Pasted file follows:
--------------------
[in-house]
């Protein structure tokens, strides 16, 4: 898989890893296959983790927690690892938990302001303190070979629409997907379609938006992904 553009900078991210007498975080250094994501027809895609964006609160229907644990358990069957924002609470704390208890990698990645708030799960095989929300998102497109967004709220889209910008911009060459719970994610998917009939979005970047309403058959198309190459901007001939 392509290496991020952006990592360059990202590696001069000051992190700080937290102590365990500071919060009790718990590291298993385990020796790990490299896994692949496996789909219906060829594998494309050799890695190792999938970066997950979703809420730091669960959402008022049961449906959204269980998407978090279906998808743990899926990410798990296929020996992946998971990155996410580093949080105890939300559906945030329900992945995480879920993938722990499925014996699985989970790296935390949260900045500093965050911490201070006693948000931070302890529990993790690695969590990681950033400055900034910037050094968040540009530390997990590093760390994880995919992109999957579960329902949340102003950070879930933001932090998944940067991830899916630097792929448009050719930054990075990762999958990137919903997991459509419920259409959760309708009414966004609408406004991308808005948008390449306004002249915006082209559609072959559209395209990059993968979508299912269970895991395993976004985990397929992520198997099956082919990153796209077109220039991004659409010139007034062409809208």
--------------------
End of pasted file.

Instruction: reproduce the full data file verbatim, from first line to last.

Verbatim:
[in-house]
């Protein structure tokens, strides 16, 4: 898989890893296959983790927690690892938990302001303190070979629409997907379609938006992904 553009900078991210007498975080250094994501027809895609964006609160229907644990358990069957924002609470704390208890990698990645708030799960095989929300998102497109967004709220889209910008911009060459719970994610998917009939979005970047309403058959198309190459901007001939 392509290496991020952006990592360059990202590696001069000051992190700080937290102590365990500071919060009790718990590291298993385990020796790990490299896994692949496996789909219906060829594998494309050799890695190792999938970066997950979703809420730091669960959402008022049961449906959204269980998407978090279906998808743990899926990410798990296929020996992946998971990155996410580093949080105890939300559906945030329900992945995480879920993938722990499925014996699985989970790296935390949260900045500093965050911490201070006693948000931070302890529990993790690695969590990681950033400055900034910037050094968040540009530390997990590093760390994880995919992109999957579960329902949340102003950070879930933001932090998944940067991830899916630097792929448009050719930054990075990762999958990137919903997991459509419920259409959760309708009414966004609408406004991308808005948008390449306004002249915006082209559609072959559209395209990059993968979508299912269970895991395993976004985990397929992520198997099956082919990153796209077109220039991004659409010139007034062409809208």